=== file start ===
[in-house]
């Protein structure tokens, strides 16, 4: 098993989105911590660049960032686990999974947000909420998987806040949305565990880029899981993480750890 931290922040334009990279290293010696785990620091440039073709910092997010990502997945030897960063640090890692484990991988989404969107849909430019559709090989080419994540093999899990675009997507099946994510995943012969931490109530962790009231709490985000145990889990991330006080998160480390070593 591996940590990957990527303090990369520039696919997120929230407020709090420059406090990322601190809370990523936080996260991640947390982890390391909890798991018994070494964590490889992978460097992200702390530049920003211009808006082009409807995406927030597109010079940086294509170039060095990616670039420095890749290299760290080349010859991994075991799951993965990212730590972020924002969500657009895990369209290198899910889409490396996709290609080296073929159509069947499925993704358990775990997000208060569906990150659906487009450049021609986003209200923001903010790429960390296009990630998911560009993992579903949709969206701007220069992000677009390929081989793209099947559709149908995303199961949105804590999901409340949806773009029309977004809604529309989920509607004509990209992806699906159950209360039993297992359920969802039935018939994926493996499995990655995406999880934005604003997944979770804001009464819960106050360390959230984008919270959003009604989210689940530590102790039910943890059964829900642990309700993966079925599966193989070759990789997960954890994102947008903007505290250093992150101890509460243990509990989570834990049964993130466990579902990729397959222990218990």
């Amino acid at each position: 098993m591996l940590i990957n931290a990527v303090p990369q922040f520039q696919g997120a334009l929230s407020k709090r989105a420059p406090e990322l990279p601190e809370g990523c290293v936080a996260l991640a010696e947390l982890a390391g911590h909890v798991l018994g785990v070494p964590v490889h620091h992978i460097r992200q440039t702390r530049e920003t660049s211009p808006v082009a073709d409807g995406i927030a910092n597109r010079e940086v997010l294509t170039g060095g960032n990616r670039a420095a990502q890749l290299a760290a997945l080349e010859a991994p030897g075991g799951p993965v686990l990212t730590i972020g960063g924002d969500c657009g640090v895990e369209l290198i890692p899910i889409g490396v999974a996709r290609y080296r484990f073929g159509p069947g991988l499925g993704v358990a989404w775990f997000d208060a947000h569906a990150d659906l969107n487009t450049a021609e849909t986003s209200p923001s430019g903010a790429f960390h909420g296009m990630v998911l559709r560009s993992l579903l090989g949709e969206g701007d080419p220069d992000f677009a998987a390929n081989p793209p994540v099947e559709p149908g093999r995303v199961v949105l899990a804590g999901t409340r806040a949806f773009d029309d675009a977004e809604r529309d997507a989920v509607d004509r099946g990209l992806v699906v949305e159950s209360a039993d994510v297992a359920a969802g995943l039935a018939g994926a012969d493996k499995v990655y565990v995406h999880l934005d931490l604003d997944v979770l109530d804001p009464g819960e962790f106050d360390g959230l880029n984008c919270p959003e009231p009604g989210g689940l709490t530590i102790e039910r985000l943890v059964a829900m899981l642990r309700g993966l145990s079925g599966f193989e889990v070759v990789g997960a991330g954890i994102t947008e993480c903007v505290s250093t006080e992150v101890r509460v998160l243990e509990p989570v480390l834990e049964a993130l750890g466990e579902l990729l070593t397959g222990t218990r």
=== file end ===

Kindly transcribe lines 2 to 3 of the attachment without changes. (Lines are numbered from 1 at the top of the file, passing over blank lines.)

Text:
């Protein structure tokens, strides 16, 4: 098993989105911590660049960032686990999974947000909420998987806040949305565990880029899981993480750890 931290922040334009990279290293010696785990620091440039073709910092997010990502997945030897960063640090890692484990991988989404969107849909430019559709090989080419994540093999899990675009997507099946994510995943012969931490109530962790009231709490985000145990889990991330006080998160480390070593 591996940590990957990527303090990369520039696919997120929230407020709090420059406090990322601190809370990523936080996260991640947390982890390391909890798991018994070494964590490889992978460097992200702390530049920003211009808006082009409807995406927030597109010079940086294509170039060095990616670039420095890749290299760290080349010859991994075991799951993965990212730590972020924002969500657009895990369209290198899910889409490396996709290609080296073929159509069947499925993704358990775990997000208060569906990150659906487009450049021609986003209200923001903010790429960390296009990630998911560009993992579903949709969206701007220069992000677009390929081989793209099947559709149908995303199961949105804590999901409340949806773009029309977004809604529309989920509607004509990209992806699906159950209360039993297992359920969802039935018939994926493996499995990655995406999880934005604003997944979770804001009464819960106050360390959230984008919270959003009604989210689940530590102790039910943890059964829900642990309700993966079925599966193989070759990789997960954890994102947008903007505290250093992150101890509460243990509990989570834990049964993130466990579902990729397959222990218990």
């Amino acid at each position: 098993m591996l940590i990957n931290a990527v303090p990369q922040f520039q696919g997120a334009l929230s407020k709090r989105a420059p406090e990322l990279p601190e809370g990523c290293v936080a996260l991640a010696e947390l982890a390391g911590h909890v798991l018994g785990v070494p964590v490889h620091h992978i460097r992200q440039t702390r530049e920003t660049s211009p808006v082009a073709d409807g995406i927030a910092n597109r010079e940086v997010l294509t170039g060095g960032n990616r670039a420095a990502q890749l290299a760290a997945l080349e010859a991994p030897g075991g799951p993965v686990l990212t730590i972020g960063g924002d969500c657009g640090v895990e369209l290198i890692p899910i889409g490396v999974a996709r290609y080296r484990f073929g159509p069947g991988l499925g993704v358990a989404w775990f997000d208060a947000h569906a990150d659906l969107n487009t450049a021609e849909t986003s209200p923001s430019g903010a790429f960390h909420g296009m990630v998911l559709r560009s993992l579903l090989g949709e969206g701007d080419p220069d992000f677009a998987a390929n081989p793209p994540v099947e559709p149908g093999r995303v199961v949105l899990a804590g999901t409340r806040a949806f773009d029309d675009a977004e809604r529309d997507a989920v509607d004509r099946g990209l992806v699906v949305e159950s209360a039993d994510v297992a359920a969802g995943l039935a018939g994926a012969d493996k499995v990655y565990v995406h999880l934005d931490l604003d997944v979770l109530d804001p009464g819960e962790f106050d360390g959230l880029n984008c919270p959003e009231p009604g989210g689940l709490t530590i102790e039910r985000l943890v059964a829900m899981l642990r309700g993966l145990s079925g599966f193989e889990v070759v990789g997960a991330g954890i994102t947008e993480c903007v505290s250093t006080e992150v101890r509460v998160l243990e509990p989570v480390l834990e049964a993130l750890g466990e579902l990729l070593t397959g222990t218990r």